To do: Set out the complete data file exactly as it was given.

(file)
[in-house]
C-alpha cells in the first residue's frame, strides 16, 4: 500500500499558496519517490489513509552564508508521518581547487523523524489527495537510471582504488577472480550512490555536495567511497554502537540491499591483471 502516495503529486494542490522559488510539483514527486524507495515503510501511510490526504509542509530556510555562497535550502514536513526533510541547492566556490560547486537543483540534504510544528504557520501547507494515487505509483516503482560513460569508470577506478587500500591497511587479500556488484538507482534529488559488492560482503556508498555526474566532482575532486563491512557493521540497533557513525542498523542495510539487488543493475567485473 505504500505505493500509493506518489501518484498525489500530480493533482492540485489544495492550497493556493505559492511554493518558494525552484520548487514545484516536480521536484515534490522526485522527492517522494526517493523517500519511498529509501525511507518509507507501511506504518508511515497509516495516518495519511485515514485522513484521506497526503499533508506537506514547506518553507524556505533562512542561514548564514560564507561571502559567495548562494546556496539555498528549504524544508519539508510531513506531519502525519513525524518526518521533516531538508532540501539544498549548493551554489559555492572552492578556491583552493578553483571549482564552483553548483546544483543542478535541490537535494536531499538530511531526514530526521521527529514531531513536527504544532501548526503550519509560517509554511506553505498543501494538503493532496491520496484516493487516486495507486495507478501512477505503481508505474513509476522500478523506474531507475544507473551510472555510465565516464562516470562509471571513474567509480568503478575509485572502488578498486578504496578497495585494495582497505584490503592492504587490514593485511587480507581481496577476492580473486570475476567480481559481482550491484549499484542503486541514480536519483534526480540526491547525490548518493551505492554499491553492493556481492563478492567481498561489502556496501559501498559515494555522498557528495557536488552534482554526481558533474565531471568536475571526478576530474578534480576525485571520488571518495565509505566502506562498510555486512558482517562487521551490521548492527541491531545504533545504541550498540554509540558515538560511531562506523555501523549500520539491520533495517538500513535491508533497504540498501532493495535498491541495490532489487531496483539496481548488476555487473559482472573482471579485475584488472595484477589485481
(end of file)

[in-house]
C-alpha cells in the first residue's frame, strides 16, 4: 500500500499558496519517490489513509552564508508521518581547487523523524489527495537510471582504488577472480550512490555536495567511497554502537540491499591483471 502516495503529486494542490522559488510539483514527486524507495515503510501511510490526504509542509530556510555562497535550502514536513526533510541547492566556490560547486537543483540534504510544528504557520501547507494515487505509483516503482560513460569508470577506478587500500591497511587479500556488484538507482534529488559488492560482503556508498555526474566532482575532486563491512557493521540497533557513525542498523542495510539487488543493475567485473 505504500505505493500509493506518489501518484498525489500530480493533482492540485489544495492550497493556493505559492511554493518558494525552484520548487514545484516536480521536484515534490522526485522527492517522494526517493523517500519511498529509501525511507518509507507501511506504518508511515497509516495516518495519511485515514485522513484521506497526503499533508506537506514547506518553507524556505533562512542561514548564514560564507561571502559567495548562494546556496539555498528549504524544508519539508510531513506531519502525519513525524518526518521533516531538508532540501539544498549548493551554489559555492572552492578556491583552493578553483571549482564552483553548483546544483543542478535541490537535494536531499538530511531526514530526521521527529514531531513536527504544532501548526503550519509560517509554511506553505498543501494538503493532496491520496484516493487516486495507486495507478501512477505503481508505474513509476522500478523506474531507475544507473551510472555510465565516464562516470562509471571513474567509480568503478575509485572502488578498486578504496578497495585494495582497505584490503592492504587490514593485511587480507581481496577476492580473486570475476567480481559481482550491484549499484542503486541514480536519483534526480540526491547525490548518493551505492554499491553492493556481492563478492567481498561489502556496501559501498559515494555522498557528495557536488552534482554526481558533474565531471568536475571526478576530474578534480576525485571520488571518495565509505566502506562498510555486512558482517562487521551490521548492527541491531545504533545504541550498540554509540558515538560511531562506523555501523549500520539491520533495517538500513535491508533497504540498501532493495535498491541495490532489487531496483539496481548488476555487473559482472573482471579485475584488472595484477589485481